7.5 There are presently thirteen staff on the inquiry team but arrangements are in hand for an additional twelve detectives to be attached from the UK. The investigation was declared a critical incident and a Cat A+ by the SIO – decision number 8. He also decided not to hold a Gold Strategy group or complete a Community Impact Assessment (CIA). The reasons for the lack of a CIA are shown with regard to his concerns of possible suspects in public offices. A CIA can be wholly internal to the police and one should be considered. To assist such an Independent Advisory Group could be convened for this specific investigation / enquiry. This team are more than content to assist with this proposal.
Recommendation 17: That the Chief Officer and SIO consider a Community Impact Assessment and convene an Independent Advisory Group. The IAG should not include former residents at this home, could include advisors from the NSPCC or community groups. The IAG could advise on the CIA.
8.1 There is a media policy file and press cuttings are collated and retained.
8.2 In viewing the media cuttings, there is clear evidence of witnesses providing accounts of what occurred in the home and there exists wide media speculation (even some of the graphics of the cellar area are incorrect). The SIO has, wherever possible, refuted wide suggestions and, at appropriate times, refused to confirm sensitive information to minimise sensationalism.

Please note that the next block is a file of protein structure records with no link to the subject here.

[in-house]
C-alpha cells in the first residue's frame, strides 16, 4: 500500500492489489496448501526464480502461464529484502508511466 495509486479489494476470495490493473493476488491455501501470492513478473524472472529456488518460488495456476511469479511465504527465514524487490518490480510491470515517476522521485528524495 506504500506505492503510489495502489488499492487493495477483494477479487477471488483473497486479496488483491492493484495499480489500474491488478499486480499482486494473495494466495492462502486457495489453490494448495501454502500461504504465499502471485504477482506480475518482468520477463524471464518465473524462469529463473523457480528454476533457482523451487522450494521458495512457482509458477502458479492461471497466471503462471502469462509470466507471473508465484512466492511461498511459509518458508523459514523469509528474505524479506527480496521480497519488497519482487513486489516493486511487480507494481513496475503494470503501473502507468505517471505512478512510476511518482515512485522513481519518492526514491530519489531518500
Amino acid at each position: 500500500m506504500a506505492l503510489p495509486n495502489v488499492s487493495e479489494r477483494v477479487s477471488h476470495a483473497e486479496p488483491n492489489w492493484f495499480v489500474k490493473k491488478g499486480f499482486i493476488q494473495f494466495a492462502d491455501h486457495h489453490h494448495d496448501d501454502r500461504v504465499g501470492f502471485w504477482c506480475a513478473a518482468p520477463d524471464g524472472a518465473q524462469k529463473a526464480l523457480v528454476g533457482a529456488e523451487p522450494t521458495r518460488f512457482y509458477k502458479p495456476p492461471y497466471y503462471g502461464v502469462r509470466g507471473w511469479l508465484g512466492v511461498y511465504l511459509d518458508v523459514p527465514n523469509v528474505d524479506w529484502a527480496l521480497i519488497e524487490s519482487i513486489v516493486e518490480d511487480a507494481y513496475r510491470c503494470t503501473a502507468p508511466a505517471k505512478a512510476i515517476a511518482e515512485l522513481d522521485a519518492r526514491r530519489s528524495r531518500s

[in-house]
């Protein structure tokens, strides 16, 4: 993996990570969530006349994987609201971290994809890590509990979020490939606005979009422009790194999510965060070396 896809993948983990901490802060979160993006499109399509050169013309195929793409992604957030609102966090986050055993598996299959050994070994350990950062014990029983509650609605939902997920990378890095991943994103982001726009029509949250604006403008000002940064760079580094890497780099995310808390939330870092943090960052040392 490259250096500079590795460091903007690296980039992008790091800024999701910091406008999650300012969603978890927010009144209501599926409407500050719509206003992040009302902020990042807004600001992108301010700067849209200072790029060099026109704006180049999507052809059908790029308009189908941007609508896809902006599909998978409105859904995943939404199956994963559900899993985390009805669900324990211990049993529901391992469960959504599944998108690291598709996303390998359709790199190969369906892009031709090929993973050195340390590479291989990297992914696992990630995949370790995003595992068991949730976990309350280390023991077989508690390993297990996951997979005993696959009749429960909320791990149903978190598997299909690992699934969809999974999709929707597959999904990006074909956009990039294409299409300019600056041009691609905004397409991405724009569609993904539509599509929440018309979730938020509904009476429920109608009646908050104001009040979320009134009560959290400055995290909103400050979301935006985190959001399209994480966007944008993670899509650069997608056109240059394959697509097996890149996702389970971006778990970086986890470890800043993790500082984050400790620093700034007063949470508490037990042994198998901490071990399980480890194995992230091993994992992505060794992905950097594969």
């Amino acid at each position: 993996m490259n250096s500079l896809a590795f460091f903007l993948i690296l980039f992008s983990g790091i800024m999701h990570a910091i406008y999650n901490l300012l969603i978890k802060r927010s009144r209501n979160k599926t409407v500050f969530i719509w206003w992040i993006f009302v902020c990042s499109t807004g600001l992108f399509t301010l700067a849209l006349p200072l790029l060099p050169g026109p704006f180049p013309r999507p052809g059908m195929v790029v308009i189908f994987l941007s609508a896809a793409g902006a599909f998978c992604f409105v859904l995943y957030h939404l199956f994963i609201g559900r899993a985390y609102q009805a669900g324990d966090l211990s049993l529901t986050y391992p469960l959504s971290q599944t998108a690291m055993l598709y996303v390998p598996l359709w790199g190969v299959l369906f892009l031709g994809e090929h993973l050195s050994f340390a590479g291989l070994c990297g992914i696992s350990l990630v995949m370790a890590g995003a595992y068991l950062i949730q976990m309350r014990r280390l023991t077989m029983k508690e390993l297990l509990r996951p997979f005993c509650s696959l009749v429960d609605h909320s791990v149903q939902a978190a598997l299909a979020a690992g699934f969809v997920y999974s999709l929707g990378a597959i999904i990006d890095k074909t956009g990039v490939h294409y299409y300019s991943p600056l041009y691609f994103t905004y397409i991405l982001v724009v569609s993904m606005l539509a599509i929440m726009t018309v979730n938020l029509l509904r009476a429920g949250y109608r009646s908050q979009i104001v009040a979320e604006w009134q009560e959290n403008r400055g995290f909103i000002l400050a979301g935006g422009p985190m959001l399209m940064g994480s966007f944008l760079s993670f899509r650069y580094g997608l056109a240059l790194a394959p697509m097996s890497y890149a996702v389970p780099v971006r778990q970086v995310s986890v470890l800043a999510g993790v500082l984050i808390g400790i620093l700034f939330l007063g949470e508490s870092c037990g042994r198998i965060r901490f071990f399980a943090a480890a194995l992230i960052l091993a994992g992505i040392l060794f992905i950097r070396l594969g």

8.2 The investigation has three media officers to provide resilience and cover. This meets the demand and can be reviewed as and when that demand changes. The media managers must ensure they: pre-brief the media as to their expectations at any conference — what will happen, how questions are to be asked (introducing themselves by name and organisation), how many questions or period of time allowed for questions (NB; this is partly covered in the media policy file) and make comprehensive notes of what is said and by whom to the media.
8.3 During the briefing that this team attended on the 1st March 2008 possible interference with witnesses was raised and discussed in some detail. The advice team felt that a hard stance should be taken on this specific issue to reassure any victims and potential witnesses that they will be protected and that the law will prevail. The SIO was advised accordingly. It is worthy of note that at his first opportunity provided at the first media interview and subsequent briefings on the 1st March that the police position on any interference was strongly outlined. The media have reported this position and the IAG could be invited to for a view in any future situations.